Send the message to the email addresses that are specified as a comma separated list in the address field. This is similar to mail above, except that each message is sent as received. Thus there is one email per message. This is most useful for mount messages (see below).
Send the message to the Bacula console.
Send the message to the standard output (normally not used).
Send the message to the standard error output (normally not used).
Send the message to the Catalog database. The message will be written to the table named Log and a timestamp field will also be added. This permits Job Reports and other messages to be recorded in the Catalog so that they can be accessed by reporting software. Bacula will prune the Log records associated with a Job when the Job records are pruned. Otherwise, Bacula never uses these records internally, so this destination is only used for special purpose programs (e.g. bweb).
For any destination, the message-type field is a comma separated list of the following types or classes of messages:
General information messages.
Warning messages. Generally this is some unusual condition but not expected to be serious.
Non-fatal error messages. The job continues running. Any error message should be investigated as it means that something went wrong.
Fatal error messages. Fatal errors cause the job to terminate.
Message generated when the daemon shuts down.
Files not saved because of some error. Usually because the file cannot be accessed (i.e. it does not exist or is not mounted).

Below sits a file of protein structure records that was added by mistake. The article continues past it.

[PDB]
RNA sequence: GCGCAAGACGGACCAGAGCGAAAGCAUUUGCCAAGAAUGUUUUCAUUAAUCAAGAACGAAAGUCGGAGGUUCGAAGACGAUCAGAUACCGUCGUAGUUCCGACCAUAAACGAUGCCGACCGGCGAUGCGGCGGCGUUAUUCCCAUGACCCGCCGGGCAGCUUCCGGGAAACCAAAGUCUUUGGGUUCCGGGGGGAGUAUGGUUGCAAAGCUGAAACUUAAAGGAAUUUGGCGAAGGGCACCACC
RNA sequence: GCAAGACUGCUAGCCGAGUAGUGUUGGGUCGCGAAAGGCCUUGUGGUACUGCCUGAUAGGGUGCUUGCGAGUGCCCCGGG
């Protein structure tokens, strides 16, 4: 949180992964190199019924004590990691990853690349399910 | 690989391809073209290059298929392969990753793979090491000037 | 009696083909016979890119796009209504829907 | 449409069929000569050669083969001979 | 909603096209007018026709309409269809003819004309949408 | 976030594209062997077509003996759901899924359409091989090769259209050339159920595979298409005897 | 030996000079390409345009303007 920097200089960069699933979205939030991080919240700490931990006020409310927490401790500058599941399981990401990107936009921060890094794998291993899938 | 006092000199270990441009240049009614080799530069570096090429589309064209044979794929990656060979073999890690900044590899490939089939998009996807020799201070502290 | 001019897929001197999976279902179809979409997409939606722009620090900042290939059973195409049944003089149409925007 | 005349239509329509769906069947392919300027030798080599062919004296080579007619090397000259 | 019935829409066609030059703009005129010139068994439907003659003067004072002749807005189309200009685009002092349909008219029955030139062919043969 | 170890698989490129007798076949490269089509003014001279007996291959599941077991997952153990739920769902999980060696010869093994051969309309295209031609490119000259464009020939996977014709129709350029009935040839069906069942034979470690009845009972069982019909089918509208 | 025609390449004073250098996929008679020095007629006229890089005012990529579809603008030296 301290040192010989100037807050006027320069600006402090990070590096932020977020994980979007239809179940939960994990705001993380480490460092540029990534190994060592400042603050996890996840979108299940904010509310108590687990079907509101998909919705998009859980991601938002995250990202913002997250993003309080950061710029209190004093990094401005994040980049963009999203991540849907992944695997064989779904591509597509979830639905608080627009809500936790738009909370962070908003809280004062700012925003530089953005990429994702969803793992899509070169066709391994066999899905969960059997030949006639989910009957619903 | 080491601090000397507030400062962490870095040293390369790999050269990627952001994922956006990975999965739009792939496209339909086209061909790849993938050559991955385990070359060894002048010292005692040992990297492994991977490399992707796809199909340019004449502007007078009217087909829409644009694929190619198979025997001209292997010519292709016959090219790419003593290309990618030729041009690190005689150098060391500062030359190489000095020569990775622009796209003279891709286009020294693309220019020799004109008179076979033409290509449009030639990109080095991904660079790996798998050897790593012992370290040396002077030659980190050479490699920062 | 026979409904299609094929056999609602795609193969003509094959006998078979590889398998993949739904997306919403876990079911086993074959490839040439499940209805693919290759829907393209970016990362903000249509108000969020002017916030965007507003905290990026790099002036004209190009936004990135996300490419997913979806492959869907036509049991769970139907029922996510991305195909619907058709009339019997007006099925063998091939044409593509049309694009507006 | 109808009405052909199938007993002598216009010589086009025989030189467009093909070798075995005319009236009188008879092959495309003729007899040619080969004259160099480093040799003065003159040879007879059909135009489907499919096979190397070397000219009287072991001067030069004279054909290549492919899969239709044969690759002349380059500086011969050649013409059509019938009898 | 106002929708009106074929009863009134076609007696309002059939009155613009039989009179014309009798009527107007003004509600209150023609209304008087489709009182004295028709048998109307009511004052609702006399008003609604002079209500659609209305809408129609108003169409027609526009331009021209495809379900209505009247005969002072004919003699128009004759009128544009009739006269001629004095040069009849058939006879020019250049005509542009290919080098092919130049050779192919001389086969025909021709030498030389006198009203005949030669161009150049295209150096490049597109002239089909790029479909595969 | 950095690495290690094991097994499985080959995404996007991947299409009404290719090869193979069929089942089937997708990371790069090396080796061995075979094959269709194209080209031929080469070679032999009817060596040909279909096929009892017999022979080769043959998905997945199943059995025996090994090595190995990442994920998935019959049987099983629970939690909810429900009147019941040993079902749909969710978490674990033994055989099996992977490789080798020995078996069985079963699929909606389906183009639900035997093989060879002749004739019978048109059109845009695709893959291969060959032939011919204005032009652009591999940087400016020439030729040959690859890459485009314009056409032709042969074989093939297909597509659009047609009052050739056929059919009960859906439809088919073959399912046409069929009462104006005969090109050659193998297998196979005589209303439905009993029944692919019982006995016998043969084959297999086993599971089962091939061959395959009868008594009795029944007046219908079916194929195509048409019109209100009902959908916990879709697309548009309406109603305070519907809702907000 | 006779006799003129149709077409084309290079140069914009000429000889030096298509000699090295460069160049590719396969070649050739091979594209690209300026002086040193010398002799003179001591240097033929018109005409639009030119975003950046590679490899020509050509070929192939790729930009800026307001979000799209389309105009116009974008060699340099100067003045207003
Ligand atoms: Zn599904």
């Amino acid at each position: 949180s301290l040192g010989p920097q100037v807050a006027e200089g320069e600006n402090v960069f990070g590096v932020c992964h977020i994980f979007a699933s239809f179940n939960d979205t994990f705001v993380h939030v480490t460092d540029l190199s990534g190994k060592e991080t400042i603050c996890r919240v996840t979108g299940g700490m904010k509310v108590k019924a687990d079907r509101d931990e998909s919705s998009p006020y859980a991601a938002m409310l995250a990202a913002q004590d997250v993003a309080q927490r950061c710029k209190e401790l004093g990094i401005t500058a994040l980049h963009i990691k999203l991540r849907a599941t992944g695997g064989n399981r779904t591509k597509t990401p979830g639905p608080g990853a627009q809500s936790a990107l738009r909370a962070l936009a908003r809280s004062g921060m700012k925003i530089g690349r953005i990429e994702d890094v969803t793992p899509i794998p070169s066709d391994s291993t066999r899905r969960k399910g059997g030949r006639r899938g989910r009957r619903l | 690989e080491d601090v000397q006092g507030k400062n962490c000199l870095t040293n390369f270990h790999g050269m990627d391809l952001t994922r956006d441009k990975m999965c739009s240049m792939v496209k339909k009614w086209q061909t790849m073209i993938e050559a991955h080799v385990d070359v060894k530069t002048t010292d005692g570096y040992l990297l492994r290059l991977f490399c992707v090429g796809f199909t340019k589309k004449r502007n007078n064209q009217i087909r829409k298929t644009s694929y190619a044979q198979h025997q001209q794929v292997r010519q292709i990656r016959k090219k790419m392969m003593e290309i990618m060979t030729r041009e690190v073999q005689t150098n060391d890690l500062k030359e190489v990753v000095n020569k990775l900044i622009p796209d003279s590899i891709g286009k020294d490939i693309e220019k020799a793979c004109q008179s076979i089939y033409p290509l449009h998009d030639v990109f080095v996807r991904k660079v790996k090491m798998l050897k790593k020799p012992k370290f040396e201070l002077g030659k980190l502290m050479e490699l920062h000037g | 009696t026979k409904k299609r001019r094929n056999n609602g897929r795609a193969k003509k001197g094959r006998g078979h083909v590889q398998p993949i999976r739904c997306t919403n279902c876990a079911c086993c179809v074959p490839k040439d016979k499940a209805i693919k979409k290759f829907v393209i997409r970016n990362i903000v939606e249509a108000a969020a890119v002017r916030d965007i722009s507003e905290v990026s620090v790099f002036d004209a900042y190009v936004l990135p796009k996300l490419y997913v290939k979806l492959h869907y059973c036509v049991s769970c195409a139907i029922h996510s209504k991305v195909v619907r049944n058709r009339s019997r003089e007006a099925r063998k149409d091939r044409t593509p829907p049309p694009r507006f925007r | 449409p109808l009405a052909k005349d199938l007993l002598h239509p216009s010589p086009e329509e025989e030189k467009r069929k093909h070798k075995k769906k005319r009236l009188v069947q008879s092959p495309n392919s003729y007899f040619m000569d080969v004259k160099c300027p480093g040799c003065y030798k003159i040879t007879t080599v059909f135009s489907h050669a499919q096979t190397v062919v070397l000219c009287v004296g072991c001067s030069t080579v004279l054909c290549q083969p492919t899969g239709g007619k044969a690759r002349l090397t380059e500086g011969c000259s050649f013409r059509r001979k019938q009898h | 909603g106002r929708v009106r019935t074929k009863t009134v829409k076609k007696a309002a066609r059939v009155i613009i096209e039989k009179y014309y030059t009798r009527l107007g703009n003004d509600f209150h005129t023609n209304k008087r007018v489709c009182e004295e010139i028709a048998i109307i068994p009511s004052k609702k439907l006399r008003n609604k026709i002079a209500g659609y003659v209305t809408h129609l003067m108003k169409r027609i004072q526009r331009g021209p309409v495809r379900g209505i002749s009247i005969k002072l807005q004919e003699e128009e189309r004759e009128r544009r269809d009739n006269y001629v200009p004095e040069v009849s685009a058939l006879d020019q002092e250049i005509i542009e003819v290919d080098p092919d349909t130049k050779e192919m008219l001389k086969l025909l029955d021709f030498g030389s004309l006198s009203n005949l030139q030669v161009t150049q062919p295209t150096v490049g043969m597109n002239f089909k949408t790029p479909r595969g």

Files that were skipped because of a user supplied option such as an incremental backup or a file that matches an exclusion pattern. This is not considered an error condition such as the files listed for the notsaved type because the configuration file explicitly requests these types of files to be skipped. For example, any unchanged file during an incremental backup, or any subdirectory if the no recursion option is specified.
Volume mount or intervention requests from the Storage daemon. These requests require a specific operator intervention for the job to continue.
The ls style listing generated for each file restored is sent to this message class.
All message types.
Security info/warning messages principally from unauthorized connection attempts.
Alert messages. These are messages generated by tape alerts.
Volume management messages. Currently there are no volume mangement messages generated.
The following is an example of a valid Messages resource definition, where all messages except files explicitly skipped or daemon termination messages are sent by email to email@example.com. In addition all mount messages are sent to the operator (i.e. emailed to firstname.lastname@example.org). Finally all messages other than explicitly skipped files and files saved are sent to the console:
Name = Standard
mail = email@example.com = all, !skipped, !terminate
operator = firstname.lastname@example.org = mount
console = all, !skipped, !saved
With the exception of the email address (changed to avoid junk mail from robot’s), an example Director’s Messages resource is as follows. Note, the mailcommand and operatorcommand are on a single line – they had to be split for this manual:
Name = Standard
mailcommand = “bacula/bin/bsmtp -h mail.example.com \
-f \”\(Bacula\) %r\” -s \”Bacula: %t %e of %c %l\” %r”
operatorcommand = “bacula/bin/bsmtp -h mail.example.com \
-f \”\(Bacula\) %r\” -s \”Bacula: Intervention needed \
for %j\” %r”
MailOnError = email@example.com = all, !skipped, \
append = “bacula/bin/log” = all, !skipped, !terminate
operator = firstname.lastname@example.org = mount
console = all, !skipped, !saved